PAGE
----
+44 131 476 6500 firstname.lastname@example.org
Region - Highlands & Islands
Braeroy is an unspoiled Highland estate extending to some 23,500 acres in the Lochaber district. It is particularly noted for its spectacular scenery and quality stalking. The main buildings on the south west edge of the estate are nine miles from the village of Roy Bridge and 45 minutes from Fort William and are served by a metalled road. North west from the estate runs an unmetalled track that was one of General Wade’s military roads. This means that despite its remoteness, access to the estate is very good.
The estate rises from an altitude of 650′ to 3700′ on the summit of Creag Meagaidh. The famous geological feature of the Parallel Roads can be seen over much of Glenroy. There is an abundance of wildlife ranging from pine martens to golden eagles and peregrines and much of the glen is either National Nature Reserve or a Site of Special Scientific Interest.
Besides stalking, the estate can offer guest’s salmon fishing on the River Roy and grouse shot over pointers.
Braeroy offers fantastic stalking in the traditional way with a Garron (pony) retrieving stags off one of the steeper beats. Single day’s and individual weeks stalking can be arranged without accommodation.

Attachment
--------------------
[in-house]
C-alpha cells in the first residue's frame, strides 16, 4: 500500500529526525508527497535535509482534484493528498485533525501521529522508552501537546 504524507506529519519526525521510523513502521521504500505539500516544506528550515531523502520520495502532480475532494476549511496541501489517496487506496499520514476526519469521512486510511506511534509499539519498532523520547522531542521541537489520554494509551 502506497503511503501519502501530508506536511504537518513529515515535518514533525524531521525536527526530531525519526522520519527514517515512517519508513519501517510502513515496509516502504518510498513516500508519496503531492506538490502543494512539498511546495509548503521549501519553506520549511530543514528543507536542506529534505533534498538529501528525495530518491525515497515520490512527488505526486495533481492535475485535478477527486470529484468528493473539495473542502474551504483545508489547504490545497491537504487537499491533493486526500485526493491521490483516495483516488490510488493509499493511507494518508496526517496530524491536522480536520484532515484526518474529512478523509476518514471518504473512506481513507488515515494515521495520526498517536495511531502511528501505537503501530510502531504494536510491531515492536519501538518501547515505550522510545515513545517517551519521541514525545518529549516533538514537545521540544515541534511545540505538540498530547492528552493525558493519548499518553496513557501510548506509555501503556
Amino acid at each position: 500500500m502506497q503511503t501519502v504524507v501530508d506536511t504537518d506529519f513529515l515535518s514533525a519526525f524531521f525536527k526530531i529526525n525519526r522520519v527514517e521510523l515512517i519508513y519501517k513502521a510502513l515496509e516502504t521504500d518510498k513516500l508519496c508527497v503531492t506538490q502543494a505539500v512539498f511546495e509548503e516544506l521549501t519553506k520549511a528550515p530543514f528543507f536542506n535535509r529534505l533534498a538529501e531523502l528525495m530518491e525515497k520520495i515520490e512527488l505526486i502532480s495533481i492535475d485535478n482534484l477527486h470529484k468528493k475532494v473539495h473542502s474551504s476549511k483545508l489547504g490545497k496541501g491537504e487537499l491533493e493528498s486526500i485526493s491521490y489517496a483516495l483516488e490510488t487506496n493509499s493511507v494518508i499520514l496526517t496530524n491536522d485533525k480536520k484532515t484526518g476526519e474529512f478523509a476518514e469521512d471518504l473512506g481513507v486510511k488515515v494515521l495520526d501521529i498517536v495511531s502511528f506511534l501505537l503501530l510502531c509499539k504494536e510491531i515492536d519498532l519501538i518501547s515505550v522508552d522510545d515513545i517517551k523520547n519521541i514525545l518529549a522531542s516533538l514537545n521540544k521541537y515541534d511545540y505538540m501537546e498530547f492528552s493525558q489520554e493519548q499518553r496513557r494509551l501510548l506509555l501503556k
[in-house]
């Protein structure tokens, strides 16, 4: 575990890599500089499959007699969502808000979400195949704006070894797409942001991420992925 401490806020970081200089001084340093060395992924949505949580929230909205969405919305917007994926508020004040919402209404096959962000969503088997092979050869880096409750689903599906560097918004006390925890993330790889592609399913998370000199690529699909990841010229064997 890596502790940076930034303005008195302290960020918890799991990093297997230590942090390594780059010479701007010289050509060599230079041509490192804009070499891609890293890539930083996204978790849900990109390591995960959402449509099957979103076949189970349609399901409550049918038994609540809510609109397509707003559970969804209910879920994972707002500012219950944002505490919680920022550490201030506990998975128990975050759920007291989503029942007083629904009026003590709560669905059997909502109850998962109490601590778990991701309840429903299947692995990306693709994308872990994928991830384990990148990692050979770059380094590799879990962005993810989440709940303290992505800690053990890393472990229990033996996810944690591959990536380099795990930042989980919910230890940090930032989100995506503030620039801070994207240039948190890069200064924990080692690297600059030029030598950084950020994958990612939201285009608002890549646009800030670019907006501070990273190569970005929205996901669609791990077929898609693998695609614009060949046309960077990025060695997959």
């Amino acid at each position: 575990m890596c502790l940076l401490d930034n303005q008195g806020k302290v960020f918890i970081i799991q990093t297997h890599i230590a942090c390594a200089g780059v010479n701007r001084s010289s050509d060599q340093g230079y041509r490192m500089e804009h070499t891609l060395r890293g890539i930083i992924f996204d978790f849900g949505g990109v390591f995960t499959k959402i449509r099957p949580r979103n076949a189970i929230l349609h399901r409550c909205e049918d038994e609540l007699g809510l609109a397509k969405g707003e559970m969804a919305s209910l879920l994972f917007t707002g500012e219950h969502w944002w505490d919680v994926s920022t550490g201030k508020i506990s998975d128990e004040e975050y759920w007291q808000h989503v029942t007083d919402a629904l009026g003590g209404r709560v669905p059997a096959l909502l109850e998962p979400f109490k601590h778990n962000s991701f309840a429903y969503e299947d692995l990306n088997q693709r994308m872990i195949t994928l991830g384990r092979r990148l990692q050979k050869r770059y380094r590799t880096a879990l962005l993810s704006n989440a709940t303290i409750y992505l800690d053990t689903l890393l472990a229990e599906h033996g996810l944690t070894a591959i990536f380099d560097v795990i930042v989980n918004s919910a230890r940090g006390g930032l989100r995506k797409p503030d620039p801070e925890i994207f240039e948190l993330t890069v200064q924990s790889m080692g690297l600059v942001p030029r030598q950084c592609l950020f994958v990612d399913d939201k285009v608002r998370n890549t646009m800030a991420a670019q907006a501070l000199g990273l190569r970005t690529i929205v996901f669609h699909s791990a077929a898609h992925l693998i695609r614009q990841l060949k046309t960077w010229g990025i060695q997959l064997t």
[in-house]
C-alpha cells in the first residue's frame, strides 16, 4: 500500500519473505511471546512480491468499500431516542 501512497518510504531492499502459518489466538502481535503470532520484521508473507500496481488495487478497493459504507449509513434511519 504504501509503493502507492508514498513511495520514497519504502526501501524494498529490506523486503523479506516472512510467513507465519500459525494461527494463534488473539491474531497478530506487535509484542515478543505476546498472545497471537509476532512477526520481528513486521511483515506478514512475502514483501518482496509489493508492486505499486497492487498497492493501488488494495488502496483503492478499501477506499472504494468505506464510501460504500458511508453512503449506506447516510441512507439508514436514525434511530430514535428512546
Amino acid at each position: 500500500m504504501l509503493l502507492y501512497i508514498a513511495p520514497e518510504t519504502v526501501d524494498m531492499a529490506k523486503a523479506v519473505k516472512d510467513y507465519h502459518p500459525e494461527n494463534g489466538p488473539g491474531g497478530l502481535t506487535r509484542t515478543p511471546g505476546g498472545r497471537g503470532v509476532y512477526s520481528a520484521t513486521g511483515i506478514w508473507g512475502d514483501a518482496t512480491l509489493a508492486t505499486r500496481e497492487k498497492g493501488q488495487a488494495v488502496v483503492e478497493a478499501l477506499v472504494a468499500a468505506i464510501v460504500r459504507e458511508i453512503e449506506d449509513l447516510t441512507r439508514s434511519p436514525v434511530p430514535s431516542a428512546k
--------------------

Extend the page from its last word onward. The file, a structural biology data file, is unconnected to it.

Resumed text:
Braeroy is a renowned deer forest and offers red deer stalking for two rifles. The present policy is to shoot a limited number of stags in late August and then to divide the ground into two beats from September. The estate employs two stalkers and throughout September and October both take out rifles daily. Hind stalking is available for four weeks in November.
Ponies are used to recover the stags in the traditional way.
Grouse can be found over much of the estate and although somewhat neglected in recent times spectacular bags have been taken in the past. Estate policy has been to try to improve the shooting. The daily average over the last three years is seven brace and the shooting average has been about five shots per bird killed.
The Roy is an excellent spate river which rises in Loch Roy close to the eastern march of the estate (Loch Roy is only a short distance from Loch Spey, which is just over the march). The fishing rights extend for roughly thirteen miles of rapid run to the junction with the River Spean. It is divided into three beats.
Access to the Top beat is very good via the metalled access road. It is more difficult for the Forest beat which is served by an estate track.
The Roy is mainly a grilse river with a five year average of 35 fish. The heaviest fish caught in recent times was a 19 lb salmon. Fishing is by fly only on the whole river. The estate practices a catch and release policy.
Subscribe to our Newsletter to receive our latest property updates and availability